Laurent smiles. He has every reason to. The Frenchman’s bijou bistro is already an insider tip and fast becoming a popular refuge for both tourists and locals – and not because it has a large advertising budget, but purely thanks to word of mouth. There are three reasons for that: Firstly, the kitchen serves excellent French and Vietnamese fare at reasonable prices – the crêpes filled with shrimp and bean sprouts cost seven euros.


    Secondly, the owners realized the potential of Jiugulou Street early on and secured themselves a top address. Thirdly, the restaurant has a romantic roof terrace adorned with colorful paper lanterns and shaded by gnarled trees.


    Le Little Saigon
    141 Jiugulou St

    Before you read on: Don’t waste a second, book a table on the roof terrace right now. If it’s already fully booked, we recommend a place by the windows one floor down. Many people will tell you the restaurant offers the best view in all of Beijing, with the Gate of Heavenly Peace right outside and Tiananmen Square at your feet. Unfortunately, the prices are as high at the M as its roof terrace. The international team of chefs does, however, know how to please its clientele’s palate and sends out exquisite amuse-bouches.


    The desserts, especially, really are something else: Don’t miss the Pavlova, a gloriously light meringue and berry tart. The Capital M is very much a class act: no so much as a tiny fleck on the white tablecloths; the plates with their fine red edging and flowing logo gleam as though it were day one; and the wine menu is as thick as an encyclopedia.


    Capital M
    141 Jiugulou St



    Named for a novel about a Hong Kong hooker, the Suzie Wong is as famous as it’s notorious. Models have been popping champange corks here since 2002. This bar would be one among many, though, but for its Moon Terrace, where patrons can grab a breath of fresh air and take in the view.


    The club recently gave its rooftop bar a new look, complete with good sofas and a sophisticated lighting concept. Worth noting: The bouncers have a sneaker allergy.


    Club Suzie Wong
    West Gate of Chaoyang Park



    The woman in the horn-rimmed spectacles orders a Cucumber Goes to Moscow. Beside her, the cactuses look like giant cucumber mutations in the neon-green light, and the huge egg-shaped loungers emit a warm incubator light. If the surrounding skyscrapers turned into UFOs, no one here would bat an eyelid.


    At the Migas, you may feel you have landed on another planet, but you will never out of place. That’s because of the whacky architecture, smooth electro beats and the wild creations of its young fusion cuisine team.


    Nali Patio, 6th floor
    Sanlitun North Road 81



    Good to know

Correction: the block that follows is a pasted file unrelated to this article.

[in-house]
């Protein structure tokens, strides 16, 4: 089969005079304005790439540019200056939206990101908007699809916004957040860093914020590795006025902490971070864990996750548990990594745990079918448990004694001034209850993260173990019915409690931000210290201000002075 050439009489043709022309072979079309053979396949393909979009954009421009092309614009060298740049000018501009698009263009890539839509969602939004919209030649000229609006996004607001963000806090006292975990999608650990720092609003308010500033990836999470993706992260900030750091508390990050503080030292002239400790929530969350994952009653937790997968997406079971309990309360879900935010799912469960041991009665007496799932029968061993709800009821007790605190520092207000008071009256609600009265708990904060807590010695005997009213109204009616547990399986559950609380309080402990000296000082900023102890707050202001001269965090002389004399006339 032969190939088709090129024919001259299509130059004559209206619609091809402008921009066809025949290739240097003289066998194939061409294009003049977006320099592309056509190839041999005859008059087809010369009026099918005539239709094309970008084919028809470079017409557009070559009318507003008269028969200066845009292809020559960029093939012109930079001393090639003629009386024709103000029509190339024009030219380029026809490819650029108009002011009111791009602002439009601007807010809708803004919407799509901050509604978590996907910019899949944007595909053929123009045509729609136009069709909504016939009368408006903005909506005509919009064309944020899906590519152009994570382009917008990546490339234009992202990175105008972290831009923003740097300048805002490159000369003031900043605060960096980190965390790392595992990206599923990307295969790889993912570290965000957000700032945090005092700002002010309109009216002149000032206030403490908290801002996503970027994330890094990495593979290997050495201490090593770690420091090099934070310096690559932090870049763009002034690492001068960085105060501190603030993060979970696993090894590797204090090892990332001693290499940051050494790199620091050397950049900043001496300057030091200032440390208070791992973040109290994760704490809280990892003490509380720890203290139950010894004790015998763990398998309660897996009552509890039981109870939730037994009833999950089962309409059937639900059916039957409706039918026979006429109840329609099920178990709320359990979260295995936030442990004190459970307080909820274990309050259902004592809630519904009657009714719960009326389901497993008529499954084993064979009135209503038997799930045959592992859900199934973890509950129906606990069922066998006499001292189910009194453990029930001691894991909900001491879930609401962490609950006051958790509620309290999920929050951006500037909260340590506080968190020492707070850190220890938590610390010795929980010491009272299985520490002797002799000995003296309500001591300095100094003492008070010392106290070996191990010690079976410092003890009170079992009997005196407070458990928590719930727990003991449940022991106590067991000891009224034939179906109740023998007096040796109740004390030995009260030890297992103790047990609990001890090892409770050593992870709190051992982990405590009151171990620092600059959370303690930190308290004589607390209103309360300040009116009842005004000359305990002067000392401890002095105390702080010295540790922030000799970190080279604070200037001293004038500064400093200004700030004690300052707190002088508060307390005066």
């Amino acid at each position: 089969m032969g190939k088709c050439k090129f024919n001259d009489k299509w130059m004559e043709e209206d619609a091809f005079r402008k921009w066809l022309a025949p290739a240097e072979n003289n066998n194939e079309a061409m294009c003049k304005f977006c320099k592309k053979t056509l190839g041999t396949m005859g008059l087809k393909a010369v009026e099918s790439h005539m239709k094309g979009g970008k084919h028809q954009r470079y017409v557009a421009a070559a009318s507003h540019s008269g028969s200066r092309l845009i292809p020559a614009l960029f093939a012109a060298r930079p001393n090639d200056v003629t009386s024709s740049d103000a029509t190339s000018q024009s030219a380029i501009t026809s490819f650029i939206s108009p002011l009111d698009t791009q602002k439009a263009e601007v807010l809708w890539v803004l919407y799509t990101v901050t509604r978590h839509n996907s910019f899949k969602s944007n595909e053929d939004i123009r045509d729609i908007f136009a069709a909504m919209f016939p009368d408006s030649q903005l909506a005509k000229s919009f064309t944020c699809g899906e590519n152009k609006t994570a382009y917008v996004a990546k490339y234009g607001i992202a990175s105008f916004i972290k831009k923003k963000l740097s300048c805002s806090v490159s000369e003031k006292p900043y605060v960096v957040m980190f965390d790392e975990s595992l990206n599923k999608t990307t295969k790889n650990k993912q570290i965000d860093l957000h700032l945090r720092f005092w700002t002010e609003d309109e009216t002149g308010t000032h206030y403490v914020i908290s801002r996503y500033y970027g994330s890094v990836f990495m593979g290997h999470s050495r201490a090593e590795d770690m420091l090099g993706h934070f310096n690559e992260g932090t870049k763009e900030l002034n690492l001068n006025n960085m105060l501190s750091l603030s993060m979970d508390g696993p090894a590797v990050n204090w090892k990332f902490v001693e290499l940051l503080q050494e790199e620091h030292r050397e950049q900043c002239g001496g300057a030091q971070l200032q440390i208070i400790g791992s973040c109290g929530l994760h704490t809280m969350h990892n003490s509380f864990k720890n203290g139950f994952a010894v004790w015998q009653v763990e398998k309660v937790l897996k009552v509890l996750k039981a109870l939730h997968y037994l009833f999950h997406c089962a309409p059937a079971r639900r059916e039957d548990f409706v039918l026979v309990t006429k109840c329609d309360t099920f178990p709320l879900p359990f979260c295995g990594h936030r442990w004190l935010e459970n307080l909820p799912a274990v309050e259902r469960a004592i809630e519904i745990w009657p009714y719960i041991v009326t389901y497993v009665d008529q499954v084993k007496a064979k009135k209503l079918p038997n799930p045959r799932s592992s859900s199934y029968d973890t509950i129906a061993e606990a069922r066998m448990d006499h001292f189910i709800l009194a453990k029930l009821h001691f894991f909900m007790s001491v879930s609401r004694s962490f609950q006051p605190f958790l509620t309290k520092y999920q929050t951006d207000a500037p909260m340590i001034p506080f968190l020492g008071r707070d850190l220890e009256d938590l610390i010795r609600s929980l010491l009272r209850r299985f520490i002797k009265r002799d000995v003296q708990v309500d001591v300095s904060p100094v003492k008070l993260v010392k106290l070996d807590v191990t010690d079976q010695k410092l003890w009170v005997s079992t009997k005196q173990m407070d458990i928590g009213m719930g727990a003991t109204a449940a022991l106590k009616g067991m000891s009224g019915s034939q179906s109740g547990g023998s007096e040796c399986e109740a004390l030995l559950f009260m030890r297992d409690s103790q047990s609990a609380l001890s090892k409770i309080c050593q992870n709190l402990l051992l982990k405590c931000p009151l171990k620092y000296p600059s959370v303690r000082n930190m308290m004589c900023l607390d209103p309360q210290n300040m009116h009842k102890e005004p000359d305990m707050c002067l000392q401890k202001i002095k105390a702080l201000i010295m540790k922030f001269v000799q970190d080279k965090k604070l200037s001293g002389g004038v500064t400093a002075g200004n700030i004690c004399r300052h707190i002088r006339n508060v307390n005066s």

Best time to visit

    Today: Tuesday, 30.06.2015 06:00 UTC





    wind direction


    wind speed

    6.875 mph



    7 days forecast



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    Climate & best time to visit China

    China’s extreme size means it has a great diversity of climates, but being located entirely in the northern hemisphere means its seasonal timings are broadly comparable to those in Europe and the US.

    The northeast experiences hot and dry summers and bitterly cold harsh winters, with temperatures known to reach as low as -20°C (-4°F). The north and central region has almost continual rainfall, temperate summers reaching 26°C (79°F) and cool winters when temperatures reach 0C (32°F). The southeast region has substantial rainfall, and can be humid, with semi-tropical summer. Temperatures have been known to reach over 40°C (104°F) although this is highly unusual, but

    during summer temperatures over 30°C (86°F) are the norm. Winters are mild, with lows of around 10°C (50°F) in January and February.

    Central, southern and western China are also susceptible to flooding, and the country is also periodically subject to seismic activity.

    Early autumn around September and October, when temperatures are pleasant and rainfall is low, is generally seen as an optimum time to visit. Spring is also popular, for similar reasons, and the many tourists visit in March or April.

    Be aware that if visiting during Chinese New Year a large number of businesses will be closed and public transport, in particular rail routes, can be enormously busy.


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    absolute maxabsolute minØ absolute minØ absolute minrelative humidityØ depositdays with deposit > 1mmsunshine duration
    Jan14 °C-22 °C1 °C-9 °C45 %3 mm16.5 h
    Feb18 °C-27 °C4 °C-6 °C49 %6 mm26.8 h
    Mar28 °C-15 °C11 °C0 °C52 %9 mm27.8 h
    Apr35 °C-3 °C19 °C7 °C48 %26 mm38.2 h
    May38 °C2 °C26 °C13 °C52 %29 mm49.3 h
    Jun42 °C10 °C30 °C18 °C62 %71 mm69.1 h
    Jul40 °C14 °C30 °C21 °C78 %176 mm107.2 h
    Aug38 °C11 °C29 °C20 °C80 %182 mm97.4 h
    Sep34 °C1 °C25 °C14 °C71 %49 mm48.1 h
    Oct31 °C-4 °C19 °C7 °C66 %19 mm37.3 h
    Nov24 °C-13 °C10 °C0 °C60 %6 mm16.4 h
    Dec19 °C-19 °C3 °C-6 °C51 %2 mm16.0 h
    year42 °C-27 °C17 °C6 °C60 %578 mm467.5 h
    Good to know

    Phone calls & Internet

    Telephone/Mobile Telephone

    Dialing Code: +86


    Public telephones are becoming harder to locate – your best bets are in post offices and at roadside kiosks. There is a three-minute minimum charge for international calls. The cheapest way to call internationally is to buy a pre-paid calling card, available from most convenience stores and in hotels in units of ¥20, 50, 100 and 200. Skype is a further option.